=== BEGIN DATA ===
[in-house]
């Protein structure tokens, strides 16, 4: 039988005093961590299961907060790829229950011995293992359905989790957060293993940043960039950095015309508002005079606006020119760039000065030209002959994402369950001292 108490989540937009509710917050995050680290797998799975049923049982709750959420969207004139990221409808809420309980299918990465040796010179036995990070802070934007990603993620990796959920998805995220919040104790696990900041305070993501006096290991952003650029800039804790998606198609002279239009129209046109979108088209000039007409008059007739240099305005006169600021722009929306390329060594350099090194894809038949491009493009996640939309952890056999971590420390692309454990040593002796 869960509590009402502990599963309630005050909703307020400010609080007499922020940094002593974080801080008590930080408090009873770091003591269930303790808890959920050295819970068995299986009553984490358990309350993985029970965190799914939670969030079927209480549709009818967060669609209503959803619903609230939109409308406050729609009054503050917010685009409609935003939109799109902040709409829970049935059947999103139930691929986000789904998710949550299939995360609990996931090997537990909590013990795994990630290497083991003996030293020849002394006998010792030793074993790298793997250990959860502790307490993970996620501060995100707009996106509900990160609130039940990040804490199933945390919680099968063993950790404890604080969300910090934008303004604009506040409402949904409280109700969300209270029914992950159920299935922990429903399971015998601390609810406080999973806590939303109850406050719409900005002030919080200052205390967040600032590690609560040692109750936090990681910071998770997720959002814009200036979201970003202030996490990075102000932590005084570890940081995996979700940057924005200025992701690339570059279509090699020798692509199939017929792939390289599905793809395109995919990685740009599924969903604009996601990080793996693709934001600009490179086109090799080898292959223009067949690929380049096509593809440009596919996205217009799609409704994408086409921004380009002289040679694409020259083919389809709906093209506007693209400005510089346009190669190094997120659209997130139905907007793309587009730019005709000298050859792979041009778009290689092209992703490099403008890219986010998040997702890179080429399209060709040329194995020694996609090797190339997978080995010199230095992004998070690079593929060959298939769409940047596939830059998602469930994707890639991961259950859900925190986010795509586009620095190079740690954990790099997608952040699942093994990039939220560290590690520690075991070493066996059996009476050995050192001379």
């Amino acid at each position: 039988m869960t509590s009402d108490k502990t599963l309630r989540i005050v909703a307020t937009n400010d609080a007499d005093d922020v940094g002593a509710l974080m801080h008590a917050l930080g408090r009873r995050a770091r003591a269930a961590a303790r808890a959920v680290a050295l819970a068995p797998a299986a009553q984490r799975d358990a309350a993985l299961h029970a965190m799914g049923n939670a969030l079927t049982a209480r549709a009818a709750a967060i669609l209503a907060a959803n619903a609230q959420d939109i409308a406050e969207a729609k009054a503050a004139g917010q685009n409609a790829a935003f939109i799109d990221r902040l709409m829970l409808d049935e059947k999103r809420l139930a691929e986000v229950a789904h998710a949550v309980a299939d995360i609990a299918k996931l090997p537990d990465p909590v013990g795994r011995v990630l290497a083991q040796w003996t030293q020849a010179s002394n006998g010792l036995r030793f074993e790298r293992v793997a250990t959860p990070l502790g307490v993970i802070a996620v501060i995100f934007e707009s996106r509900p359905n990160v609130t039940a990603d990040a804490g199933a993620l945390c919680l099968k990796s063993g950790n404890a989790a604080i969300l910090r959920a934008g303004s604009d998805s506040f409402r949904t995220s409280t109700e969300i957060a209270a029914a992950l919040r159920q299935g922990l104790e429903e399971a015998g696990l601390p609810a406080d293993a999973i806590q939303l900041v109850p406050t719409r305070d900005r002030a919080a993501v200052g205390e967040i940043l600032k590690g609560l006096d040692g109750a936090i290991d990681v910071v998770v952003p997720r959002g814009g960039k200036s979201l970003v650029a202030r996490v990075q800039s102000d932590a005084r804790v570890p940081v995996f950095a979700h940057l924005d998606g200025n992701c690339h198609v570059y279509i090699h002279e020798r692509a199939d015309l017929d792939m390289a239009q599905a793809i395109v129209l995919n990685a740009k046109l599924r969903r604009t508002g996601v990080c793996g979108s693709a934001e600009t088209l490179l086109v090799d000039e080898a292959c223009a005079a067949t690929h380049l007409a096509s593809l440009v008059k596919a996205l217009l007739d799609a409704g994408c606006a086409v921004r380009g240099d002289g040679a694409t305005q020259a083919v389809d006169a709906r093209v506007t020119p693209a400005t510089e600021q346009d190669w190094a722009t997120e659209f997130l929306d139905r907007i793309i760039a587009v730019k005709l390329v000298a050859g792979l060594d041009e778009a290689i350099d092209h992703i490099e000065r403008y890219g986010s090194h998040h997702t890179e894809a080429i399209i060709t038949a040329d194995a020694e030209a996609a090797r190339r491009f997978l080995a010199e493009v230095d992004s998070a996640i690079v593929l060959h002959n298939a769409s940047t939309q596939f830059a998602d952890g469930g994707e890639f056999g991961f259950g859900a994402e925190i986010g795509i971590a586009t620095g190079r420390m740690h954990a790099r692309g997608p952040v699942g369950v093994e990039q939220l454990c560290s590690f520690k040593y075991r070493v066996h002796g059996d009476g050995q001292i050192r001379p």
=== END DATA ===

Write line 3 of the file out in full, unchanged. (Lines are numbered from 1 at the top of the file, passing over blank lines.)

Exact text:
């Amino acid at each position: 039988m869960t509590s009402d108490k502990t599963l309630r989540i005050v909703a307020t937009n400010d609080a007499d005093d922020v940094g002593a509710l974080m801080h008590a917050l930080g408090r009873r995050a770091r003591a269930a961590a303790r808890a959920v680290a050295l819970a068995p797998a299986a009553q984490r799975d358990a309350a993985l299961h029970a965190m799914g049923n939670a969030l079927t049982a209480r549709a009818a709750a967060i669609l209503a907060a959803n619903a609230q959420d939109i409308a406050e969207a729609k009054a503050a004139g917010q685009n409609a790829a935003f939109i799109d990221r902040l709409m829970l409808d049935e059947k999103r809420l139930a691929e986000v229950a789904h998710a949550v309980a299939d995360i609990a299918k996931l090997p537990d990465p909590v013990g795994r011995v990630l290497a083991q040796w003996t030293q020849a010179s002394n006998g010792l036995r030793f074993e790298r293992v793997a250990t959860p990070l502790g307490v993970i802070a996620v501060i995100f934007e707009s996106r509900p359905n990160v609130t039940a990603d990040a804490g199933a993620l945390c919680l099968k990796s063993g950790n404890a989790a604080i969300l910090r959920a934008g303004s604009d998805s506040f409402r949904t995220s409280t109700e969300i957060a209270a029914a992950l919040r159920q299935g922990l104790e429903e399971a015998g696990l601390p609810a406080d293993a999973i806590q939303l900041v109850p406050t719409r305070d900005r002030a919080a993501v200052g205390e967040i940043l600032k590690g609560l006096d040692g109750a936090i290991d990681v910071v998770v952003p997720r959002g814009g960039k200036s979201l970003v650029a202030r996490v990075q800039s102000d932590a005084r804790v570890p940081v995996f950095a979700h940057l924005d998606g200025n992701c690339h198609v570059y279509i090699h002279e020798r692509a199939d015309l017929d792939m390289a239009q599905a793809i395109v129209l995919n990685a740009k046109l599924r969903r604009t508002g996601v990080c793996g979108s693709a934001e600009t088209l490179l086109v090799d000039e080898a292959c223009a005079a067949t690929h380049l007409a096509s593809l440009v008059k596919a996205l217009l007739d799609a409704g994408c606006a086409v921004r380009g240099d002289g040679a694409t305005q020259a083919v389809d006169a709906r093209v506007t020119p693209a400005t510089e600021q346009d190669w190094a722009t997120e659209f997130l929306d139905r907007i793309i760039a587009v730019k005709l390329v000298a050859g792979l060594d041009e778009a290689i350099d092209h992703i490099e000065r403008y890219g986010s090194h998040h997702t890179e894809a080429i399209i060709t038949a040329d194995a020694e030209a996609a090797r190339r491009f997978l080995a010199e493009v230095d992004s998070a996640i690079v593929l060959h002959n298939a769409s940047t939309q596939f830059a998602d952890g469930g994707e890639f056999g991961f259950g859900a994402e925190i986010g795509i971590a586009t620095g190079r420390m740690h954990a790099r692309g997608p952040v699942g369950v093994e990039q939220l454990c560290s590690f520690k040593y075991r070493v066996h002796g059996d009476g050995q001292i050192r001379p």